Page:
[This is the 17th post in a series abstracted from Jefferson’s famous “My Head and My Heart” dialogue written to Maria Cosway. This is part of Heart’s final reply.]
Heart: In short, my friend [my Head, my intellect], as far as my recollection serves me, I do not know that I ever did a good thing on your suggestion, or a dirty one without it … I shall never envy nor controul your sublime delights. But leave me to decide when & where friendships are to be contracted. You say I contract them at random … Wealth, title, office, are no recommendations to my friendship. On the contrary great good qualities are requisite to make amends for their having wealth, title, & office.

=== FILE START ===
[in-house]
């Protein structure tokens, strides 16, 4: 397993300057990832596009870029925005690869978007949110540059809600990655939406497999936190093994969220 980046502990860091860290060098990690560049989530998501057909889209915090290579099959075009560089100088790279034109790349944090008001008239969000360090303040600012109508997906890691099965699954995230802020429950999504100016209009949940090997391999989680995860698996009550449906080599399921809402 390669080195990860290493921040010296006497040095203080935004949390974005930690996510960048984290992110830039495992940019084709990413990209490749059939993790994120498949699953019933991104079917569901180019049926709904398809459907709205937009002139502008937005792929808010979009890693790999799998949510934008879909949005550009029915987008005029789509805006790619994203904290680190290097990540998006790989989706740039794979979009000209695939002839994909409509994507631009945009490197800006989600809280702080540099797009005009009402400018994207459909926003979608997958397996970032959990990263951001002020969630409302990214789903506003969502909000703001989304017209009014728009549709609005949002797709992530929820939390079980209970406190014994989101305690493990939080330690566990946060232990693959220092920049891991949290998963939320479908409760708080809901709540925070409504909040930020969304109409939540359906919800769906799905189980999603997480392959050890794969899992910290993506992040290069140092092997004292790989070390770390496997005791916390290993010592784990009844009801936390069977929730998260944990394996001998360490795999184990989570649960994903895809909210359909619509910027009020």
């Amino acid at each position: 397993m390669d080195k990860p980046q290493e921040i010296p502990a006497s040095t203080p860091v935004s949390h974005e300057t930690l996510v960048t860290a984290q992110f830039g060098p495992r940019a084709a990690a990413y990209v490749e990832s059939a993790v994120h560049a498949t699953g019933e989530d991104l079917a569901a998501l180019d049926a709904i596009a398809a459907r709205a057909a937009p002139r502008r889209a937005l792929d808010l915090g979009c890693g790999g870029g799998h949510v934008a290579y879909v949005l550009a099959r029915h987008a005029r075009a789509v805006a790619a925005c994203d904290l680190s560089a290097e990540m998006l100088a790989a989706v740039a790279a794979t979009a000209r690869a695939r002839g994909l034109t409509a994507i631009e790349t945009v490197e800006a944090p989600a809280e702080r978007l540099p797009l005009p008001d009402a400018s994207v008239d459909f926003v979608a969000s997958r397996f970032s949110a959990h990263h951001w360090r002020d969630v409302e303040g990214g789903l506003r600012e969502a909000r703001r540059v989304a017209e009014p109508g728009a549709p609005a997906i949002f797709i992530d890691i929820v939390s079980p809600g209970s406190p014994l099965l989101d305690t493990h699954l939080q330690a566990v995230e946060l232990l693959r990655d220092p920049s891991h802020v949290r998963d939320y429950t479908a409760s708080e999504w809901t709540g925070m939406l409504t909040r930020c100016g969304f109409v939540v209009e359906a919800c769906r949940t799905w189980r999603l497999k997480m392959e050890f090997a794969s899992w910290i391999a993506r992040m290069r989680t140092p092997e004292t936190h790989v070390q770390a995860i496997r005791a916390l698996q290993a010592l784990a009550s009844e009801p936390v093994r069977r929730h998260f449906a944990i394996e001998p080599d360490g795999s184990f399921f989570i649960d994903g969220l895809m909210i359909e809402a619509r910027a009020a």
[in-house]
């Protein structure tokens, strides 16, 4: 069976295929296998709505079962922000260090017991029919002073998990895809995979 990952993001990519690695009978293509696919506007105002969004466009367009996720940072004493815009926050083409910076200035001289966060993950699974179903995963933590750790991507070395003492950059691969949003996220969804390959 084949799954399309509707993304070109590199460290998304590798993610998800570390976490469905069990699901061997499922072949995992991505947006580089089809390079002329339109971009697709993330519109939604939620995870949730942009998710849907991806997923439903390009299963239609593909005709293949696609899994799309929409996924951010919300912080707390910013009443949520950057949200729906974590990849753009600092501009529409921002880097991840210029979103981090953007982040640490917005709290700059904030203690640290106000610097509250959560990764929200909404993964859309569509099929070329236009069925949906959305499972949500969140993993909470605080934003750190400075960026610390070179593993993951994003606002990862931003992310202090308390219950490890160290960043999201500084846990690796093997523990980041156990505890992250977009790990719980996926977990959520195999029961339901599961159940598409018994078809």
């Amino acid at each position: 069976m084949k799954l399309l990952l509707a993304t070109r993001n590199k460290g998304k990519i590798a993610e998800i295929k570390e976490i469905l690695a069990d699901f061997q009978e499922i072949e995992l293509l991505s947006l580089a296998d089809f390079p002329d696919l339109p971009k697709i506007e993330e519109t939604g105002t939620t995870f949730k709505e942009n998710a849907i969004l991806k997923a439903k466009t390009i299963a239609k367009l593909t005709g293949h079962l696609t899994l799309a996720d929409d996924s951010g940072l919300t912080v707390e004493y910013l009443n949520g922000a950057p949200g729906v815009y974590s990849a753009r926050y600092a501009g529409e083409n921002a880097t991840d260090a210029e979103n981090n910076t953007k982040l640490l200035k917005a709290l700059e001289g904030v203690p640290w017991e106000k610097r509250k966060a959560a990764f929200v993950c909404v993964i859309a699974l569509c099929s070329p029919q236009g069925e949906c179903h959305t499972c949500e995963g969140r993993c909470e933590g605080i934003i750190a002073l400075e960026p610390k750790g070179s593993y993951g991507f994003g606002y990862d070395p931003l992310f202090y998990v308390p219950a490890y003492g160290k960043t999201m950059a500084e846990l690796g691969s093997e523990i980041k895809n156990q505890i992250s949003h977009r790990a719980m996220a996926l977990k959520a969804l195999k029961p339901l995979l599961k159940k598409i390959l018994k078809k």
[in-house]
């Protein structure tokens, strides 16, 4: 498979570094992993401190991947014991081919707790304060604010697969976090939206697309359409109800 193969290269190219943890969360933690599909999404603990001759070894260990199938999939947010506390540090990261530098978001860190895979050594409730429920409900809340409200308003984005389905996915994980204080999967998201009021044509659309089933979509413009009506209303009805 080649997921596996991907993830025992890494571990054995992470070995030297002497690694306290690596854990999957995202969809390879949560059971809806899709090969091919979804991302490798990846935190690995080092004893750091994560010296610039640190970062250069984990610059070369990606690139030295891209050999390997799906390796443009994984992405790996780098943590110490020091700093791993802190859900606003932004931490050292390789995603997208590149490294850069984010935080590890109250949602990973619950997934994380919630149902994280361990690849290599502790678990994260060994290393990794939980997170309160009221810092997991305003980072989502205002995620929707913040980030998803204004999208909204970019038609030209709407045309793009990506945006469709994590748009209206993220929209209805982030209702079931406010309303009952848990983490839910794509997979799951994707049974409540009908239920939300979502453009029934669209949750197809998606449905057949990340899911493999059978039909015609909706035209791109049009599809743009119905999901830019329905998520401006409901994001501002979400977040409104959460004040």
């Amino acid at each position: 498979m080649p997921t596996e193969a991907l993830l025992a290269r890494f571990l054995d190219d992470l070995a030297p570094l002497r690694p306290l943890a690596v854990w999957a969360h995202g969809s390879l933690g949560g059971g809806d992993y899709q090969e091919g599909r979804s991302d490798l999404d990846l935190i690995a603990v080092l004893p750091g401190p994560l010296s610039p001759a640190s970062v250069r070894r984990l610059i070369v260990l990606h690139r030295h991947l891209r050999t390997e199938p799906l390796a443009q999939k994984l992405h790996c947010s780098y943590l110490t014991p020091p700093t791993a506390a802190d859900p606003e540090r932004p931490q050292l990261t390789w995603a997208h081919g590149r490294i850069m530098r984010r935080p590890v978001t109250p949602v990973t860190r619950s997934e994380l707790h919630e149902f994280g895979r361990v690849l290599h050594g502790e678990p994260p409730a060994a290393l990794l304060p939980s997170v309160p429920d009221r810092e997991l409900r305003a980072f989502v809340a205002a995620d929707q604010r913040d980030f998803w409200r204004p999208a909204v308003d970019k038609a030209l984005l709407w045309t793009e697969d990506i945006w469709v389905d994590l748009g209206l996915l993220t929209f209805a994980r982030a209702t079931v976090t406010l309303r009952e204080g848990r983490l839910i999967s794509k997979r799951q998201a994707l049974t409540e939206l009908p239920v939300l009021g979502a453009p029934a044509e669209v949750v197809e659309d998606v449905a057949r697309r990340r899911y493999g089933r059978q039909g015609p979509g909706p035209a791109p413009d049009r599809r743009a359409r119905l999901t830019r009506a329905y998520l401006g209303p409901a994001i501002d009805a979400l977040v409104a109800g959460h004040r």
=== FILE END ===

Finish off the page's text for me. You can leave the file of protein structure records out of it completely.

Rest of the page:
To Maria Cosway, October 12, 1786
Patrick Lee’s Explanation
Calculating leaders calculate their friendships, too.
As Jefferson neared the end of this internal dialogue between his Head & Heart, he made a stark assessment about relying on his strictly rational mind: I never “did a good thing at your suggestion, or a dirty one without it.”
Head might choose friendships based on “wealth, title, office.” Heart would not. In fact, those characteristics alone were repulsive to Heart. It required “great good qualities” in those who possessed worldly status, just to compensate (“make amends”) for that status.